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Thread: Repurposing an 8/2 wire...

  1. #21
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    I'm not sure. I told her to call and find out so we can compare costs between that and installing a 6/3 copper.

  2. #22
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    Quote Originally Posted by EEEC View Post
    I'm not sure. I told her to call and find out so we can compare costs between that and installing a 6/3 copper.
    Why Copper? Use some 6/3 or 4/3 AL. It will a heck of a lot cheaper (and quicker).
    What is esoteric knowledge today will be common knowledge tomorrow.

  3. #23
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    Quote Originally Posted by JFletcher View Post
    The chemicals to keep the spa chemistry correct cost 20x what a length of 6/2 costs (unless those were freebies too). and I dont want to know how the wiring from the disco to the tub is going to be done... sorry, but 680 installs are really not places to cut corners (not that anyplace really is, but especially not 680 installs).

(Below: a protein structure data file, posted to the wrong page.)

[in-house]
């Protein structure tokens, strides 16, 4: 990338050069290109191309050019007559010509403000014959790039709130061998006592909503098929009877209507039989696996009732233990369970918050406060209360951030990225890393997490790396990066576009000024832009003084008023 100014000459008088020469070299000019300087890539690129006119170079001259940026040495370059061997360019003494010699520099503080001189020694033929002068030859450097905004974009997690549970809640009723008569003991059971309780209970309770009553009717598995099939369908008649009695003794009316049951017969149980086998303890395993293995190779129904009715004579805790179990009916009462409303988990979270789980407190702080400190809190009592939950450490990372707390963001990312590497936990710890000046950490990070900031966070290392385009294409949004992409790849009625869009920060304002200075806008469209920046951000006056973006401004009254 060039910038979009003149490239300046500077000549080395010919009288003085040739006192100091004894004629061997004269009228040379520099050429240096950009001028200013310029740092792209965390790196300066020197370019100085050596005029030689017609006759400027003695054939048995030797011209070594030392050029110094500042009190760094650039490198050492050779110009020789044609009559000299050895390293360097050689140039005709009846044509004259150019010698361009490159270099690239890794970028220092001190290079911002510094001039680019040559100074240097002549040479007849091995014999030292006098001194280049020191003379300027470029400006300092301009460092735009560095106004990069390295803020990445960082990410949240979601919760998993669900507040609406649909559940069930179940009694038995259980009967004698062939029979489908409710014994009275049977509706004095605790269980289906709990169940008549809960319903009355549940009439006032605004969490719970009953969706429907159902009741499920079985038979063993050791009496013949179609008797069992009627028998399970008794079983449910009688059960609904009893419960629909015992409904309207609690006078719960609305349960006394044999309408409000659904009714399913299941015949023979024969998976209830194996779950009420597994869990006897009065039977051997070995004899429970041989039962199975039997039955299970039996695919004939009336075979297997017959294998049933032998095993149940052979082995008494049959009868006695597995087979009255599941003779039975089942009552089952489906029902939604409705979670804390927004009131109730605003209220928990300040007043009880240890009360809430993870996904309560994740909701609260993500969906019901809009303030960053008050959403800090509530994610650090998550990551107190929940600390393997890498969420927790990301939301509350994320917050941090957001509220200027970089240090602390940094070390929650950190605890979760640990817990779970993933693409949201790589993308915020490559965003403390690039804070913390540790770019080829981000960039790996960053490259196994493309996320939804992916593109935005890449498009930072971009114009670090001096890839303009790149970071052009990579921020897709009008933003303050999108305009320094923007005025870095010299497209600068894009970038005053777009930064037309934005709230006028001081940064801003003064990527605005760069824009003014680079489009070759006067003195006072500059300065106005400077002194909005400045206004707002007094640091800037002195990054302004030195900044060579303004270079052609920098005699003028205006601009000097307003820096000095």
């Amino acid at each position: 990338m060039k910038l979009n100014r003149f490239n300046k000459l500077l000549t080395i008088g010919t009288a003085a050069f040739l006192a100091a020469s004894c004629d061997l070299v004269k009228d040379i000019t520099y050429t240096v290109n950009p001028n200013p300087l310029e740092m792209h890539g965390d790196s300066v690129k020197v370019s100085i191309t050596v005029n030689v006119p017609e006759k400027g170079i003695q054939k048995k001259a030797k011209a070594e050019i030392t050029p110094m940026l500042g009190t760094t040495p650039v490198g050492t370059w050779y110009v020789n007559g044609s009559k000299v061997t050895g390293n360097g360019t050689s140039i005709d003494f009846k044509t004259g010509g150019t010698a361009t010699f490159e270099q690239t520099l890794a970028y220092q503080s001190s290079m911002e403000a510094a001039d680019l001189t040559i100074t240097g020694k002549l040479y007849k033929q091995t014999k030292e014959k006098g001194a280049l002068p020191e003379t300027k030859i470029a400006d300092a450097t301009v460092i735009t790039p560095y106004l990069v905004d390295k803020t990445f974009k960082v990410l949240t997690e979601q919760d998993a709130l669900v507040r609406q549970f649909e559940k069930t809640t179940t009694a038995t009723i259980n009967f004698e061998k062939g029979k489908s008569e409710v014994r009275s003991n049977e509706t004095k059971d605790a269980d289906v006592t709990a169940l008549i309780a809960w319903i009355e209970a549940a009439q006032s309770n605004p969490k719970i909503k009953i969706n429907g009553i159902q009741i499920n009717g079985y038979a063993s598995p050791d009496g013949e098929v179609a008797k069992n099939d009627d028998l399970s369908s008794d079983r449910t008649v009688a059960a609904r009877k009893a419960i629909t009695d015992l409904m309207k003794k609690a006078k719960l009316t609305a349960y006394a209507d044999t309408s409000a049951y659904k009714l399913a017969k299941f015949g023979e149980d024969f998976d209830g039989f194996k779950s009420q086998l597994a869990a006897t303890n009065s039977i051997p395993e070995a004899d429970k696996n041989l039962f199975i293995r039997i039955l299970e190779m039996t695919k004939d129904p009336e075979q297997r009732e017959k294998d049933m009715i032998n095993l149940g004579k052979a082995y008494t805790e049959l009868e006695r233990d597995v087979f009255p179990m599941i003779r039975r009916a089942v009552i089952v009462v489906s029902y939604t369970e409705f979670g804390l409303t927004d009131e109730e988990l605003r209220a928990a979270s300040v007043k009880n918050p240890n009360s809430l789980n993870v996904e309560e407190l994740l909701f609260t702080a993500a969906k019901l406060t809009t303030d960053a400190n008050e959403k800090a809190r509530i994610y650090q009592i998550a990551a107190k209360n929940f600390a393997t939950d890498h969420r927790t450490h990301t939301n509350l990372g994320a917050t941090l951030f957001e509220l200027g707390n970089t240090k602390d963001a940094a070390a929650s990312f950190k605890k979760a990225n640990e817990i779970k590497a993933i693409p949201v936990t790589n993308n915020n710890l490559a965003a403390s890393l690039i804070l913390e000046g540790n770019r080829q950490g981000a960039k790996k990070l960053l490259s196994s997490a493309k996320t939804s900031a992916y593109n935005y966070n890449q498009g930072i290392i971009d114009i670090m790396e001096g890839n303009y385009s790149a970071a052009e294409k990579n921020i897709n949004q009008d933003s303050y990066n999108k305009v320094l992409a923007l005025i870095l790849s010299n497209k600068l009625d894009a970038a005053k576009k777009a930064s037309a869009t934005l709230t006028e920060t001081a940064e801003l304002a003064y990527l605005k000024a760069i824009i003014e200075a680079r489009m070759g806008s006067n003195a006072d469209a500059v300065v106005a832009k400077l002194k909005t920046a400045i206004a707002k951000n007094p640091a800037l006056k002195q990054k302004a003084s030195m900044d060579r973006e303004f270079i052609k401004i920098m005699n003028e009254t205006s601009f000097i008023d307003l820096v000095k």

I can guarantee you a visit from a spa tech to change the panelboard to 30A will cost more than the 6/2 or even 4/2 to wire it 60A, if that's where it's set at now; maybe ask her sister what the breaker sizes are/were for the spa at her place. btw, a spa of that age may very well have cracked plumbing fittings from age and chemicals, ofc you wont find out until you fill it and run all the pumps. Just moving the spa can cause them to snap/leak/crack.